Reflections on the RBC outcome
by Jerome Armstrong, Sun Jun 01, 2008 at 01:17:53 AM EDT
I'm of mixed thoughts regarding the RBC outcome.
First, this needed an outcome, we got one, and whatever it is, it is. There is at least a sort of agreement on the amount of delegates needed to win the nomination between the two camps. There's no more pretending that only 48 states belong in the delegate count. To get that sham behind us is a big step in the right direction.
But second, the 'solution' for Michigan was the worst possible outcome of the three choices the RBC had to choose from in settling the matter. It's true, that the Obama supporters had more votes on the RBC, and that dictated the outcome.
Yes, that they halved the amount of FL and MI delegates, had a basis in the rules (though the pragmatic solution would have been to seat them all now instead of waiting till the convention and thus not have headlines like Hastings boycotting Democratic convention).
They had the votes to do the 50-50 split of MI, not recognizing the caucus. That decision would have had a basis in the rules.
They could have went with a 73-55 seating, giving Clinton the seats she got from actual votes, leaving the uncommitted delegates to go to Obama, which would have also had a basis in the rules.
They went instead with the MDP's 69-59 solution, which had no basis whatsoever in the rules.
In giving Clinton more delegates than Obama, the RBC does so on the basis of their being a vote in MI that Clinton won, yet by not honoring the amount of votes she got, they make not actual votes, but some other measurement the basis upon which to divide delegates. What measure would that be? Polling? The disenfranchised that didn't vote? Irrevocable harm? It's a disastrous precedent. Either it counts or it doesn't, where's the basis in the rules for this decision! And if its not rules, then what is it? If the actual "votes" factor into the decision, but are not at the top of the list, then what kind of democracy does this ruling represent?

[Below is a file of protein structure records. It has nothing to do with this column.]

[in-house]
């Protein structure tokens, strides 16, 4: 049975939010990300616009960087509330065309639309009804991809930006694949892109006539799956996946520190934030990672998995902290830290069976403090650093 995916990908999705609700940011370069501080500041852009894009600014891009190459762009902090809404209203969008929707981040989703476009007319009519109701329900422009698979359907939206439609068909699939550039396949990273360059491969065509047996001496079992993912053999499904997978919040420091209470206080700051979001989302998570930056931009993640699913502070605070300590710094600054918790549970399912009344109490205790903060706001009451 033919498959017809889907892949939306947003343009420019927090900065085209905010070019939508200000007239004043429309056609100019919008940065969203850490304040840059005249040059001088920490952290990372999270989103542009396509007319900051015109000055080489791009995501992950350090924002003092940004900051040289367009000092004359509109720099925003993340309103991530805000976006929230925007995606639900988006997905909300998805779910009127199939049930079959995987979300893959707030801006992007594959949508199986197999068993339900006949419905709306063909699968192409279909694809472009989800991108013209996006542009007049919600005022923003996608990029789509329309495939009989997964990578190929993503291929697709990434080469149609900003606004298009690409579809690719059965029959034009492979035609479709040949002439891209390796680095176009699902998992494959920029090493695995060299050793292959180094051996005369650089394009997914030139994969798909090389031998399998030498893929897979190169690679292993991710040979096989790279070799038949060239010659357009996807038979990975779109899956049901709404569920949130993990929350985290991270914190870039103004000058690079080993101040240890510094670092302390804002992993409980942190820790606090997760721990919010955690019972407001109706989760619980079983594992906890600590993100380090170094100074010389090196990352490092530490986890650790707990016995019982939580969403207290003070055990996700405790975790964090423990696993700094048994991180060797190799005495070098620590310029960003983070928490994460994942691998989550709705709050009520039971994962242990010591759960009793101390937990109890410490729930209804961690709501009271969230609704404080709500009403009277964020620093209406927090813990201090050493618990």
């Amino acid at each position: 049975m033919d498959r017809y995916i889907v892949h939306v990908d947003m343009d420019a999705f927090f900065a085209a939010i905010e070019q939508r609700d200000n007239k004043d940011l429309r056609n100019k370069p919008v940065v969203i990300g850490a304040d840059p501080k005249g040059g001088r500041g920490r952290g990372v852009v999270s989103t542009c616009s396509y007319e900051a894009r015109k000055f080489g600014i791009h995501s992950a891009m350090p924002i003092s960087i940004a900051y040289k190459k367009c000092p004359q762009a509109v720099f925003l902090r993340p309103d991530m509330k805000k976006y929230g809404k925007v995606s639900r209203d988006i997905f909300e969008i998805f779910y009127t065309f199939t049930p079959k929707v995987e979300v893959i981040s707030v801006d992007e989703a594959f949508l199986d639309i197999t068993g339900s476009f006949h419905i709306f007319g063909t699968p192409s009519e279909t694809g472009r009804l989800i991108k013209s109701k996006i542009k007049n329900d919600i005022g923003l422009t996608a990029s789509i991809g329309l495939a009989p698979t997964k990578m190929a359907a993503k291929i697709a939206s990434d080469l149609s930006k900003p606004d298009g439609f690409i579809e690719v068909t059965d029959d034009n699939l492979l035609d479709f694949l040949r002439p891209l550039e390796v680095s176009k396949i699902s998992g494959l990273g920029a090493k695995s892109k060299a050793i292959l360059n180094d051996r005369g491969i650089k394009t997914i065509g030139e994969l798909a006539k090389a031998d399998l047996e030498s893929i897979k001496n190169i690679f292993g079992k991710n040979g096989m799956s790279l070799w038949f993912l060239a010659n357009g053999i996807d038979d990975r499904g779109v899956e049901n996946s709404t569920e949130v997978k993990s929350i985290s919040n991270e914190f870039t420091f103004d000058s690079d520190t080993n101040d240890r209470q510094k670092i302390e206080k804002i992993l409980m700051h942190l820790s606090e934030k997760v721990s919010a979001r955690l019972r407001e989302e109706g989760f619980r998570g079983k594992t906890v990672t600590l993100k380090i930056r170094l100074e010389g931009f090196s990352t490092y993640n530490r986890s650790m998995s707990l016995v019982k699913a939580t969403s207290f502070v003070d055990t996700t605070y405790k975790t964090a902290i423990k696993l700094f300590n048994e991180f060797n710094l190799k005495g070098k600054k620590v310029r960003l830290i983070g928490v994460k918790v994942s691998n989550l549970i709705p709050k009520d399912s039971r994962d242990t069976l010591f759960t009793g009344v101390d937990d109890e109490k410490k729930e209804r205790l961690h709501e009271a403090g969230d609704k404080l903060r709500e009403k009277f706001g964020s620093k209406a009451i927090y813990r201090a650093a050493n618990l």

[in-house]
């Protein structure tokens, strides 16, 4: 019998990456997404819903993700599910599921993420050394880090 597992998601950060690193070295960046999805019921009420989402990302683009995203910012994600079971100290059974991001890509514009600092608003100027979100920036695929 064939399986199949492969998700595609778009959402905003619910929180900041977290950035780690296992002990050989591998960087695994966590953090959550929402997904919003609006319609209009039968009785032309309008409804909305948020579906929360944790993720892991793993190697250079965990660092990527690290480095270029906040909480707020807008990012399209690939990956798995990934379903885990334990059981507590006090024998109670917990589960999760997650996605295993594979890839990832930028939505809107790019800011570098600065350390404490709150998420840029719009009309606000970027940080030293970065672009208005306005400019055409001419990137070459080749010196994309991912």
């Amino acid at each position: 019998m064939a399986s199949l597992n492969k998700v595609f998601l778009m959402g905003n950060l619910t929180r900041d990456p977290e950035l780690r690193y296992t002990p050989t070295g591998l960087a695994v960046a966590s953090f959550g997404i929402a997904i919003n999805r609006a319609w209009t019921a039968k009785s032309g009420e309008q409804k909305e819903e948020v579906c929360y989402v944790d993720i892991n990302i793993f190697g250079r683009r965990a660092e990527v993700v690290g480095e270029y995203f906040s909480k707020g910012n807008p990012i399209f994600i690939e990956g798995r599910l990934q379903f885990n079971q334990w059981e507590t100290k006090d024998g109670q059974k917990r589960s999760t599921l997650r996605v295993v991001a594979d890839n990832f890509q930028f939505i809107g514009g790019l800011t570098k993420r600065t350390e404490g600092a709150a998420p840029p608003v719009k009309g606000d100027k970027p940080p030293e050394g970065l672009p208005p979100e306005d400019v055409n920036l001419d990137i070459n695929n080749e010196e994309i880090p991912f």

No doubt, it was a pragmatic move, but one that was the worst choice to make by a committee devoted to rules. And even the pragmatics of it are suspect.
This decision needlessly gives the Clinton argument ammo, by taking away 4 delegates from votes she earned. Why? Obama, as far as I calculate it, needs about 10% of the remaining SD's for the nomination majority, 4 less PD's from MI would make the amount about 12%. Unless the Obama camp really doesn't know if they have the SD votes by a 1:9 margin, this makes no sense on their part to have had their supporters on the RBC go with this decision.
But its good to officially settle the number that counts 50 states.
2117 is the total. Obama needs 65, Clinton needs 240.5, to get a majority (Clinton supporters not recognizing the RBC's MI decision will argue that the numbers are really that Obama needs 82.5 and Clinton needs 238.5 with 22.5 others as uncommitted but it is highly doubtful that this ruling will be overturned).